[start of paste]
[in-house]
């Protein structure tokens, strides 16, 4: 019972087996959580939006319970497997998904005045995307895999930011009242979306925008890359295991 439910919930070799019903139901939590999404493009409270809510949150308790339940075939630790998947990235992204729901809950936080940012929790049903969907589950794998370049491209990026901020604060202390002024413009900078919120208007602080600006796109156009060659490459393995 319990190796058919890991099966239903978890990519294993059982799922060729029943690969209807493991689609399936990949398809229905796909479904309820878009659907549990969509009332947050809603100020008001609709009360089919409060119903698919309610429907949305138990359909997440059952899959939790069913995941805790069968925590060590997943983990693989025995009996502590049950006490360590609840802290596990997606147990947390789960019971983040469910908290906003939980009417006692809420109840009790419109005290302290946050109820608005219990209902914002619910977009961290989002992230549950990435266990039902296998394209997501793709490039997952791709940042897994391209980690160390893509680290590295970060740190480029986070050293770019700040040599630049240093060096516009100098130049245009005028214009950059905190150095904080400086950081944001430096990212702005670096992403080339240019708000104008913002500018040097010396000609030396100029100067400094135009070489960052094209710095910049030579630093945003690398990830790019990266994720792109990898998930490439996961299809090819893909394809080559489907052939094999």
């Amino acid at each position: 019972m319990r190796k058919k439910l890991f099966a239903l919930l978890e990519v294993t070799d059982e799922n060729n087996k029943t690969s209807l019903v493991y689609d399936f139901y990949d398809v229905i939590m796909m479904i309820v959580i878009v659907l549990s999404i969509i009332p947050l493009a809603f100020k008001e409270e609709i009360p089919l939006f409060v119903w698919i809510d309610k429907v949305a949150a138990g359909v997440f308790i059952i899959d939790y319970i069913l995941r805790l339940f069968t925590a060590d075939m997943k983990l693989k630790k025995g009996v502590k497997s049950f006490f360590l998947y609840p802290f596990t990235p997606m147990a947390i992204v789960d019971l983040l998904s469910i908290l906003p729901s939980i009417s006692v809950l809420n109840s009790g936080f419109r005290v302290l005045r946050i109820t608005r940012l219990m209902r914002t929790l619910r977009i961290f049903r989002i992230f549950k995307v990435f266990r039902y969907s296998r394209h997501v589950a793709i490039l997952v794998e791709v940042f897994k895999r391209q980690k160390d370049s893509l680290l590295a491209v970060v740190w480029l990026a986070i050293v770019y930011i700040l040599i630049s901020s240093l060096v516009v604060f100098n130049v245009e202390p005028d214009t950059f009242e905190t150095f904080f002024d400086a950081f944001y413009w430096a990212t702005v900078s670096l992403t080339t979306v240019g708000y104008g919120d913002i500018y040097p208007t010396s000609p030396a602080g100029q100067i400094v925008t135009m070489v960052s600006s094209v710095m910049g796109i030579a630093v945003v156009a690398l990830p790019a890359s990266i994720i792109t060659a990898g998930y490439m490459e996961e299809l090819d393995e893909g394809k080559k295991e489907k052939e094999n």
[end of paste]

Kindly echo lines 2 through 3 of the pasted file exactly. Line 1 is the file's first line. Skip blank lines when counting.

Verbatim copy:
């Protein structure tokens, strides 16, 4: 019972087996959580939006319970497997998904005045995307895999930011009242979306925008890359295991 439910919930070799019903139901939590999404493009409270809510949150308790339940075939630790998947990235992204729901809950936080940012929790049903969907589950794998370049491209990026901020604060202390002024413009900078919120208007602080600006796109156009060659490459393995 319990190796058919890991099966239903978890990519294993059982799922060729029943690969209807493991689609399936990949398809229905796909479904309820878009659907549990969509009332947050809603100020008001609709009360089919409060119903698919309610429907949305138990359909997440059952899959939790069913995941805790069968925590060590997943983990693989025995009996502590049950006490360590609840802290596990997606147990947390789960019971983040469910908290906003939980009417006692809420109840009790419109005290302290946050109820608005219990209902914002619910977009961290989002992230549950990435266990039902296998394209997501793709490039997952791709940042897994391209980690160390893509680290590295970060740190480029986070050293770019700040040599630049240093060096516009100098130049245009005028214009950059905190150095904080400086950081944001430096990212702005670096992403080339240019708000104008913002500018040097010396000609030396100029100067400094135009070489960052094209710095910049030579630093945003690398990830790019990266994720792109990898998930490439996961299809090819893909394809080559489907052939094999």
């Amino acid at each position: 019972m319990r190796k058919k439910l890991f099966a239903l919930l978890e990519v294993t070799d059982e799922n060729n087996k029943t690969s209807l019903v493991y689609d399936f139901y990949d398809v229905i939590m796909m479904i309820v959580i878009v659907l549990s999404i969509i009332p947050l493009a809603f100020k008001e409270e609709i009360p089919l939006f409060v119903w698919i809510d309610k429907v949305a949150a138990g359909v997440f308790i059952i899959d939790y319970i069913l995941r805790l339940f069968t925590a060590d075939m997943k983990l693989k630790k025995g009996v502590k497997s049950f006490f360590l998947y609840p802290f596990t990235p997606m147990a947390i992204v789960d019971l983040l998904s469910i908290l906003p729901s939980i009417s006692v809950l809420n109840s009790g936080f419109r005290v302290l005045r946050i109820t608005r940012l219990m209902r914002t929790l619910r977009i961290f049903r989002i992230f549950k995307v990435f266990r039902y969907s296998r394209h997501v589950a793709i490039l997952v794998e791709v940042f897994k895999r391209q980690k160390d370049s893509l680290l590295a491209v970060v740190w480029l990026a986070i050293v770019y930011i700040l040599i630049s901020s240093l060096v516009v604060f100098n130049v245009e202390p005028d214009t950059f009242e905190t150095f904080f002024d400086a950081f944001y413009w430096a990212t702005v900078s670096l992403t080339t979306v240019g708000y104008g919120d913002i500018y040097p208007t010396s000609p030396a602080g100029q100067i400094v925008t135009m070489v960052s600006s094209v710095m910049g796109i030579a630093v945003v156009a690398l990830p790019a890359s990266i994720i792109t060659a990898g998930y490439m490459e996961e299809l090819d393995e893909g394809k080559k295991e489907k052939e094999n």